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Author Topic: Post-Mining Era - Susceptible to 51% manipulation attack?  (Read 1612 times)
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August 15, 2011, 01:35:27 PM
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Once all bitcoins have been mined and only transaction fees are available, I'm guessing there'll be a huge drop in processing power in the network.

Won't this allow someone with enough resources to then attempt the 51% power attack?

I see most miners shutting down their rigs and selling off their Bitcoins once they see there's no profit to be made making this a perfect time to harm Bitcoin.

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August 15, 2011, 01:39:20 PM
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when mining is finished or near finished we can just switch to the next bitcoin v2  and continue mining :-0

Ive already seen namecoin and now IXC.. by 2033 or whatever there will probably be dozens. 
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August 15, 2011, 01:45:22 PM
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That doesn't really address the issue but wouldn't mining on another alternative currency also devalue the one you've just finished mining?

It would certainly confirm the theory that there'd be a huge drop in processing power.

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August 15, 2011, 01:52:04 PM
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Yes, this is a problem that has been discussed (for example here) and deserves more discussion. Basically the solution will boil down to:

1. Making the transaction fees high enough to have significant network power
2. Modifying the protocol to allow more security for a given level of processing power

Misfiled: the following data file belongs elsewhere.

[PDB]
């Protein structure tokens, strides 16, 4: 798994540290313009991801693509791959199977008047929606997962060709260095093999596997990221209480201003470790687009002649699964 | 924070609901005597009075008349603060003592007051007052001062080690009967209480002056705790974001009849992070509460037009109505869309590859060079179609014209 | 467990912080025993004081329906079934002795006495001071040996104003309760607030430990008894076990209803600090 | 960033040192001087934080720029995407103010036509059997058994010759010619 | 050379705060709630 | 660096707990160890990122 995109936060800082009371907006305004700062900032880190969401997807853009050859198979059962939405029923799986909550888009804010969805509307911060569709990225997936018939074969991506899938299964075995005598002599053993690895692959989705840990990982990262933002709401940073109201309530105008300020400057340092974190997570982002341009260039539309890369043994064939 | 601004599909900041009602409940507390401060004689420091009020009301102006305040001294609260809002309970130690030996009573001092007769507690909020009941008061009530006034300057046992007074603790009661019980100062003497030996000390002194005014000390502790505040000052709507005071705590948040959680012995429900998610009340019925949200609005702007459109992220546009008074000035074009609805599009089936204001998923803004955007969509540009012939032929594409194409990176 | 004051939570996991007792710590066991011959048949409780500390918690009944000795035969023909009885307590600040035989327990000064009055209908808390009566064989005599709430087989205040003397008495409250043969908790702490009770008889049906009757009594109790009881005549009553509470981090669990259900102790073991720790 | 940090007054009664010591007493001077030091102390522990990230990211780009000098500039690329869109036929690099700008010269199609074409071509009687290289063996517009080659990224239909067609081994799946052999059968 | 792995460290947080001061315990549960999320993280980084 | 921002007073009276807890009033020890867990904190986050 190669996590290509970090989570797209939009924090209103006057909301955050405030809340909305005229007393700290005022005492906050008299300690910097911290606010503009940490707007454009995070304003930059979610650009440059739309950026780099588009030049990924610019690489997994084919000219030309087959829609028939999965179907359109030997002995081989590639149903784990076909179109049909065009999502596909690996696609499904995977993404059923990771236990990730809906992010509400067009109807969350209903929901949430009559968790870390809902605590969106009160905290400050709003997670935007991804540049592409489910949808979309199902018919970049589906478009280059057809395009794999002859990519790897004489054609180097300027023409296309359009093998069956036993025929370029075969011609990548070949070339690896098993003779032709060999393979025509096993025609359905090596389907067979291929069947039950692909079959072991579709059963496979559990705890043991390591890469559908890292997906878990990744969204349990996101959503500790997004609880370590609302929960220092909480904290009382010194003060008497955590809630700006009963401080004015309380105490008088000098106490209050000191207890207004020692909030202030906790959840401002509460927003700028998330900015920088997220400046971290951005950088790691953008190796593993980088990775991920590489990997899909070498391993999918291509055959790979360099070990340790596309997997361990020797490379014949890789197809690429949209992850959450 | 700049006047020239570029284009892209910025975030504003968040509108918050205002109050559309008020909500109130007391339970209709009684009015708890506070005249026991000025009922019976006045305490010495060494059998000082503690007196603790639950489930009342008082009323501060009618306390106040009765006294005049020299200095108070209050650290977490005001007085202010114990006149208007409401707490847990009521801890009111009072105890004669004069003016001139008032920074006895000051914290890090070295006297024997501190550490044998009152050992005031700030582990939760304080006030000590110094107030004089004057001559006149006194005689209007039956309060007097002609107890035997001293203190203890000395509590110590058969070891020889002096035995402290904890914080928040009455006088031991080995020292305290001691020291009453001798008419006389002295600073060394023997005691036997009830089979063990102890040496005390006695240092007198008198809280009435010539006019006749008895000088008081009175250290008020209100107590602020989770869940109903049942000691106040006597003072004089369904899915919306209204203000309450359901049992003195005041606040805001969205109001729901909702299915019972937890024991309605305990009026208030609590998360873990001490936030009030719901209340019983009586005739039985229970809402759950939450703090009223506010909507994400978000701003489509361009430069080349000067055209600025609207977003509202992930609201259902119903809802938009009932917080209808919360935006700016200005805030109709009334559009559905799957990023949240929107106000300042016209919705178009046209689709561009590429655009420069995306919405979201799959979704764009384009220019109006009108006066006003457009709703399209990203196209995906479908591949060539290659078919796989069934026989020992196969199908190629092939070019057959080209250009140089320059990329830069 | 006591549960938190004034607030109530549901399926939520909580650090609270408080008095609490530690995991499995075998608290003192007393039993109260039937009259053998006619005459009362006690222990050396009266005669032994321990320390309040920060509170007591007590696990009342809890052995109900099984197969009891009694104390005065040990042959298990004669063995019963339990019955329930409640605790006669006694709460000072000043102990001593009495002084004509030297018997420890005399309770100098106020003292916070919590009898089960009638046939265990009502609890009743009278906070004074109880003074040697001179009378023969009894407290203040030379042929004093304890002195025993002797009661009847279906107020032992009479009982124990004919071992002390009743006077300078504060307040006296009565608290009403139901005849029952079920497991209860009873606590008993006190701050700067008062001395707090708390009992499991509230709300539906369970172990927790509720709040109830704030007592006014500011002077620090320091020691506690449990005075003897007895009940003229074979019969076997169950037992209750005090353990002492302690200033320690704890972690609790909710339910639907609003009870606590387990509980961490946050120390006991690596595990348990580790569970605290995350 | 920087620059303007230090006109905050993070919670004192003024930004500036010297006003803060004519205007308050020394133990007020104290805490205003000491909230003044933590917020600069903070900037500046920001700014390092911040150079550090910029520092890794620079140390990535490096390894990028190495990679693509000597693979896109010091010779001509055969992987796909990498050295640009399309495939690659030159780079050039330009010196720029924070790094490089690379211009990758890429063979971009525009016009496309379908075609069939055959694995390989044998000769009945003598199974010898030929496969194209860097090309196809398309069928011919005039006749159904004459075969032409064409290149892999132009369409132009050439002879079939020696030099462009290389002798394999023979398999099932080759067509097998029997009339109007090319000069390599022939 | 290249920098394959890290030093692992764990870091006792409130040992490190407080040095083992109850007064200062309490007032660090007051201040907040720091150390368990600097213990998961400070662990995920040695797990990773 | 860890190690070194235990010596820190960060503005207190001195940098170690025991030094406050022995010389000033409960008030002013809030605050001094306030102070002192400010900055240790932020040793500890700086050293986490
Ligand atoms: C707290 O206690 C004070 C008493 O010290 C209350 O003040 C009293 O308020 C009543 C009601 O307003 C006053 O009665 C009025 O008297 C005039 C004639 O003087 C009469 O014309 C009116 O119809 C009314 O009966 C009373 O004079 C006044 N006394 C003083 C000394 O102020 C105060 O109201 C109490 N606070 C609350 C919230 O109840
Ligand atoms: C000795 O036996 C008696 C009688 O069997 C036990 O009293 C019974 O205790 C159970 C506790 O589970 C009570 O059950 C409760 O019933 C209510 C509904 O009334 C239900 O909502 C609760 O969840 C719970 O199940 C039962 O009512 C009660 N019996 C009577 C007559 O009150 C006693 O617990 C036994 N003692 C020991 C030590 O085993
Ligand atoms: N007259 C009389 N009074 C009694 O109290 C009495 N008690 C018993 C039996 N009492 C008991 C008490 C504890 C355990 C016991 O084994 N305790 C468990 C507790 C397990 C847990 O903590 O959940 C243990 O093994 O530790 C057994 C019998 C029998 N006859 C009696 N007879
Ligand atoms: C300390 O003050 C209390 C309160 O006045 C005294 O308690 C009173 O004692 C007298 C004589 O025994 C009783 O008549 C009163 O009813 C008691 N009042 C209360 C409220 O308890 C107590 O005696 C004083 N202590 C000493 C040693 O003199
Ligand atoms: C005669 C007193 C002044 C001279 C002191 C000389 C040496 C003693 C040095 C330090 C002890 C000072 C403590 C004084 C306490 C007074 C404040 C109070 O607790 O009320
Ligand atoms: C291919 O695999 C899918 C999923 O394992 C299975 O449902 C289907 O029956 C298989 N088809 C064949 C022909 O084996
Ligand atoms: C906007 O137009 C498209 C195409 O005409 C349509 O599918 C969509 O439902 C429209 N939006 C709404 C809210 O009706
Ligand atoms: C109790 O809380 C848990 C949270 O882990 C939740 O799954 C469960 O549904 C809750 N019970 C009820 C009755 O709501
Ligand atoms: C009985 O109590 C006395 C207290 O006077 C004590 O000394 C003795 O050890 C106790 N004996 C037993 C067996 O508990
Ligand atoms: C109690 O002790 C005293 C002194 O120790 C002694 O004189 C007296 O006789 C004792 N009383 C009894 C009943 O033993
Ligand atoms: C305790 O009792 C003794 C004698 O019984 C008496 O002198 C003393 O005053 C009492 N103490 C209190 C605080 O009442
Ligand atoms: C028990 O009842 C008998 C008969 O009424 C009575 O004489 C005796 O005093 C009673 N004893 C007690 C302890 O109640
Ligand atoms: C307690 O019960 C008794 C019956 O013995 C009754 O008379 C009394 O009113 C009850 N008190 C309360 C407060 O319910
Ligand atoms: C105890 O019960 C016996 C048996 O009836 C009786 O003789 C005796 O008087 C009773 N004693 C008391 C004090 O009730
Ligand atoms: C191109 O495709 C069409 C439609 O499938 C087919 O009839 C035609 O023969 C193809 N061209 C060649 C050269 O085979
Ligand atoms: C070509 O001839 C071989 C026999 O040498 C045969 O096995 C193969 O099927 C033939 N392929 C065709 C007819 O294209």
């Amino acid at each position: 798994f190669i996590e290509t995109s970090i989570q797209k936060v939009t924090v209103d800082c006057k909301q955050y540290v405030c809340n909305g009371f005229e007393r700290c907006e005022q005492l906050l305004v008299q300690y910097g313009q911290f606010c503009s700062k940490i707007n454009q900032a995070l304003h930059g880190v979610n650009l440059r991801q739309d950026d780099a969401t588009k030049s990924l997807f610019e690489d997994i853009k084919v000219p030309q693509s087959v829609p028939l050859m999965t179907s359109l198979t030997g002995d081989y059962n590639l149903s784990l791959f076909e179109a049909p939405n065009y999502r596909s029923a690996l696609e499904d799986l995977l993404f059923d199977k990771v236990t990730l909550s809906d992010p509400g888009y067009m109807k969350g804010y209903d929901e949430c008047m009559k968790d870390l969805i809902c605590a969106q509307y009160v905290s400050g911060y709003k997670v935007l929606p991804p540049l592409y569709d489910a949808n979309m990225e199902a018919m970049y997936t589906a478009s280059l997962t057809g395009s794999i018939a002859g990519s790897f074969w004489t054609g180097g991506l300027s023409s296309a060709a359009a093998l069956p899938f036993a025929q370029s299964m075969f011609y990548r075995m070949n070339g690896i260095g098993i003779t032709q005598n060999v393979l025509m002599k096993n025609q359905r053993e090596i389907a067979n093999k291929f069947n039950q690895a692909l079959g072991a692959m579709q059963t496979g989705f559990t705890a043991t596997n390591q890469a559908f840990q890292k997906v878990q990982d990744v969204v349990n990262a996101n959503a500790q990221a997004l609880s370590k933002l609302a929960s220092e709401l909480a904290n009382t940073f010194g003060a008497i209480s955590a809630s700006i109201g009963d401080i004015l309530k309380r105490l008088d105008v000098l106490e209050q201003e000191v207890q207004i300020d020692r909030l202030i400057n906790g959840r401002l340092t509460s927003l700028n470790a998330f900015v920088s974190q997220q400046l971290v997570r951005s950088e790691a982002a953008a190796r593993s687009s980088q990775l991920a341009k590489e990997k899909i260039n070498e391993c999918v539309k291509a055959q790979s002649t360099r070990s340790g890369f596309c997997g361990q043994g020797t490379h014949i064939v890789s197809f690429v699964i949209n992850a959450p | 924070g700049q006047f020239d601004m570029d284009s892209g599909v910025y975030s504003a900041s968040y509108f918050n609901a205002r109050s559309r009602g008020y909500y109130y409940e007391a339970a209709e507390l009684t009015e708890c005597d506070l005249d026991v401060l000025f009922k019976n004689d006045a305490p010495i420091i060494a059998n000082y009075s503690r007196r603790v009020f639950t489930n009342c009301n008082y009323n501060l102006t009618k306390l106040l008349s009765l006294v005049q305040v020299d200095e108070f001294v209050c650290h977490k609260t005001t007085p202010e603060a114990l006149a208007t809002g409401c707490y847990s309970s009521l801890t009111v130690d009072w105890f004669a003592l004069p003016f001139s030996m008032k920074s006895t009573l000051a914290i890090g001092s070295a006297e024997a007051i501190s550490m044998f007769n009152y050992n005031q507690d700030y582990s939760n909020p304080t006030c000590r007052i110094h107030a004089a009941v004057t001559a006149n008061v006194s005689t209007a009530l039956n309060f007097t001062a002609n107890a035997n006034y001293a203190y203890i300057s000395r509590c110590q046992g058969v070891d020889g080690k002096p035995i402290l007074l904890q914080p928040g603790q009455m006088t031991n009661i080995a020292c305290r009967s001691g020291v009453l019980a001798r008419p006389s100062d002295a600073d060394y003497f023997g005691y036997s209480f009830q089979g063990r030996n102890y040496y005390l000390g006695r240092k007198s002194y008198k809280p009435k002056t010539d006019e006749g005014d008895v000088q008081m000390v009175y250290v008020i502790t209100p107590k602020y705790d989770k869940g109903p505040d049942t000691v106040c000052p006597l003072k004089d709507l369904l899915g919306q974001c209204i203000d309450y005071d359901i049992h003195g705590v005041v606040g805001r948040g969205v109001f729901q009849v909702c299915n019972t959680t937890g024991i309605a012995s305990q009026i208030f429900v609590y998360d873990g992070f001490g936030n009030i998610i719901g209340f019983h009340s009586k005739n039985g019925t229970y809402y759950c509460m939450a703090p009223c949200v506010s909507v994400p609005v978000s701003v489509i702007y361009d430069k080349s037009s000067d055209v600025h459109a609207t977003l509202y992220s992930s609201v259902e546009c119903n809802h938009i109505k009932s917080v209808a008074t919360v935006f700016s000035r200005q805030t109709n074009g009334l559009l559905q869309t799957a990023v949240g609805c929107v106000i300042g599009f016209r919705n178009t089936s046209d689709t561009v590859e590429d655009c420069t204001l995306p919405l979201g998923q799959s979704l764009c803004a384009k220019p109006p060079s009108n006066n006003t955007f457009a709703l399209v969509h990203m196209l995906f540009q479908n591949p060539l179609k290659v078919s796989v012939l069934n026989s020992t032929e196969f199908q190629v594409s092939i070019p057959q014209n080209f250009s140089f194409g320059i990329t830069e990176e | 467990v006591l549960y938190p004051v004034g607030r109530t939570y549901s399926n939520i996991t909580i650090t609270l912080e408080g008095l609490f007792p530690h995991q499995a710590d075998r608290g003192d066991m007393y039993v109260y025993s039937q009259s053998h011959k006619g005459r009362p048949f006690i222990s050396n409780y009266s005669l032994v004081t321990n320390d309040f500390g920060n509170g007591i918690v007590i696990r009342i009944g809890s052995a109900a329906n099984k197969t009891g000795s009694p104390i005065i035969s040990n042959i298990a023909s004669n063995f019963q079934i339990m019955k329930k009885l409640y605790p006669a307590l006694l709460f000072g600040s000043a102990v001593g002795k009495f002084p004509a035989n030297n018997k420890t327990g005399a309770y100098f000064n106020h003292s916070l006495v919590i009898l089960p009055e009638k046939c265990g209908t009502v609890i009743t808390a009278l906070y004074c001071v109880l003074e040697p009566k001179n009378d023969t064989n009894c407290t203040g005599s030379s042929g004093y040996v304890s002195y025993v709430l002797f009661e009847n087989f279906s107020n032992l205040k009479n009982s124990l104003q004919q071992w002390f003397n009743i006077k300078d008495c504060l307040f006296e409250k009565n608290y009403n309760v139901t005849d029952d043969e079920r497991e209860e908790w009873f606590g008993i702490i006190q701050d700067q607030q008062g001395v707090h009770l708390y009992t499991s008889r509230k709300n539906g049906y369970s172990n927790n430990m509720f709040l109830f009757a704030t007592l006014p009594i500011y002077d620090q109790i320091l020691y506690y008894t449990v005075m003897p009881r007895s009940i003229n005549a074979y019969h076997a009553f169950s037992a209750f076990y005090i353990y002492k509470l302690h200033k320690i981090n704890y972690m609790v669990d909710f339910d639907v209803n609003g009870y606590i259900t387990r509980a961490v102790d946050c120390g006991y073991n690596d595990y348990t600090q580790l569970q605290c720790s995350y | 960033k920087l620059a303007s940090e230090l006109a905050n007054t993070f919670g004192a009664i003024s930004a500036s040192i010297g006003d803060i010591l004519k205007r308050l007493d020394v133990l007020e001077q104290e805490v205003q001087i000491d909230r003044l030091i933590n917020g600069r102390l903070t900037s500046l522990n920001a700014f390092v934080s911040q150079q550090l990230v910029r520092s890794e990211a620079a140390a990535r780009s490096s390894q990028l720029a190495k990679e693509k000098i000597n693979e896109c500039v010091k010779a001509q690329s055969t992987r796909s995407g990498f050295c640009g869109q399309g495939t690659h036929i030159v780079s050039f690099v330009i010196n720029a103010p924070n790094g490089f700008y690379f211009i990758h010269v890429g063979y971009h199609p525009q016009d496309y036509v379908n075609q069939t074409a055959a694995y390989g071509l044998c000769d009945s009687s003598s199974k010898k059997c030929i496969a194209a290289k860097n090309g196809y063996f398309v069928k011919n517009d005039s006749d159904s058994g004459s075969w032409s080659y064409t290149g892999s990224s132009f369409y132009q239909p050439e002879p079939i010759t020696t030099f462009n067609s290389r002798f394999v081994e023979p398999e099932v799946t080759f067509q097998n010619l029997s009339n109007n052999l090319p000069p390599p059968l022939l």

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August 15, 2011, 02:00:26 PM
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Oh, thanks - when I did a search on Google, that thread did come up but I hadn't paid enough attention to realise it discussed my question.

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August 15, 2011, 02:31:04 PM
 #6

Once all bitcoins have been mined and only transaction fees are available, I'm guessing there'll be a huge drop in processing power in the network.

Won't this allow someone with enough resources to then attempt the 51% power attack?

I see most miners shutting down their rigs and selling off their Bitcoins once they see there's no profit to be made making this a perfect time to harm Bitcoin.

Please, can we stop asking the same question again and again? Specially when they are nonsensical.

There will be no "post mining era". The block reward does not disappear suddenly, it goes down progressively over time. The reward will disappear completely by 2040. If by that time Bitcoin does not produce a lot of activity and therefore a lot of fees, it might be that it was not needed or that the government has managed to keep imposing the monopolly on money. The idea of the initial reward is a way to create and distribute currency. Since Bitcoin is decentralized, there is no central authority that can create new bitcoins and give them to whoever they want.

But back to your question and hopefully shutting up the nonsense, the process of adapting the hashing power (whether is up or down) will be gradual because the reduction on the reward is gradual.
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August 15, 2011, 02:59:19 PM
 #7

This has been analyzed extremely well by @zooko in the comments to this blog post:

https://plus.google.com/u/0/110295650700104208522/posts/FiLnEia46qM

Executive summary: No need to worry.
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August 15, 2011, 03:08:37 PM
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There will be no "post mining era". The block reward does not disappear suddenly, it goes down progressively over time. The reward will disappear completely by 2040. If by that time Bitcoin does not produce a lot of activity and therefore a lot of fees, it might be that it was not needed or that the government has managed to keep imposing the monopolly on money. The idea of the initial reward is a way to create and distribute currency. Since Bitcoin is decentralized, there is no central authority that can create new bitcoins and give them to whoever they want.